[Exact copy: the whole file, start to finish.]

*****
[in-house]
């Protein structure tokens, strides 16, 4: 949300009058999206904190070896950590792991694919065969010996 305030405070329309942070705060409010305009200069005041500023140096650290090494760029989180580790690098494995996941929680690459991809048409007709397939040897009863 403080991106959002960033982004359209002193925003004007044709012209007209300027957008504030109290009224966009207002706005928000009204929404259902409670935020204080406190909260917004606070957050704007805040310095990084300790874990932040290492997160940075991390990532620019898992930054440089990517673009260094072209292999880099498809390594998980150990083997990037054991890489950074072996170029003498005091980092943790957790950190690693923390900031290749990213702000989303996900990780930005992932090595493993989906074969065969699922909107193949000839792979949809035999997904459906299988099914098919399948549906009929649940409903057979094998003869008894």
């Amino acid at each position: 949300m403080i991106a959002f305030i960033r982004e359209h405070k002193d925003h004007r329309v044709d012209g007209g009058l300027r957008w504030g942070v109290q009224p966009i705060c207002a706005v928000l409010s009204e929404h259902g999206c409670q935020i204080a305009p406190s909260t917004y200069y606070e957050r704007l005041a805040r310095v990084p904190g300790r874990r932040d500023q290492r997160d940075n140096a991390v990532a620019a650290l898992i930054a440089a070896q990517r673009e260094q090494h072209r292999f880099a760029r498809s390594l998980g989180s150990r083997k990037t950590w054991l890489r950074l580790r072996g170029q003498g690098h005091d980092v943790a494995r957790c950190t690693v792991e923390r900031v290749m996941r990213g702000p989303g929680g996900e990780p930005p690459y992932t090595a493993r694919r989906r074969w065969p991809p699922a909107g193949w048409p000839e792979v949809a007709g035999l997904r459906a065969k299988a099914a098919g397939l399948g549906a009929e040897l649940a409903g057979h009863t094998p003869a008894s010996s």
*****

[in-house]
């Protein structure tokens, strides 16, 4: 949300009058999206904190070896950590792991694919065969010996 305030405070329309942070705060409010305009200069005041500023140096650290090494760029989180580790690098494995996941929680690459991809048409007709397939040897009863 403080991106959002960033982004359209002193925003004007044709012209007209300027957008504030109290009224966009207002706005928000009204929404259902409670935020204080406190909260917004606070957050704007805040310095990084300790874990932040290492997160940075991390990532620019898992930054440089990517673009260094072209292999880099498809390594998980150990083997990037054991890489950074072996170029003498005091980092943790957790950190690693923390900031290749990213702000989303996900990780930005992932090595493993989906074969065969699922909107193949000839792979949809035999997904459906299988099914098919399948549906009929649940409903057979094998003869008894």
């Amino acid at each position: 949300m403080i991106a959002f305030i960033r982004e359209h405070k002193d925003h004007r329309v044709d012209g007209g009058l300027r957008w504030g942070v109290q009224p966009i705060c207002a706005v928000l409010s009204e929404h259902g999206c409670q935020i204080a305009p406190s909260t917004y200069y606070e957050r704007l005041a805040r310095v990084p904190g300790r874990r932040d500023q290492r997160d940075n140096a991390v990532a620019a650290l898992i930054a440089a070896q990517r673009e260094q090494h072209r292999f880099a760029r498809s390594l998980g989180s150990r083997k990037t950590w054991l890489r950074l580790r072996g170029q003498g690098h005091d980092v943790a494995r957790c950190t690693v792991e923390r900031v290749m996941r990213g702000p989303g929680g996900e990780p930005p690459y992932t090595a493993r694919r989906r074969w065969p991809p699922a909107g193949w048409p000839e792979v949809a007709g035999l997904r459906a065969k299988a099914a098919g397939l399948g549906a009929e040897l649940a409903g057979h009863t094998p003869a008894s010996s």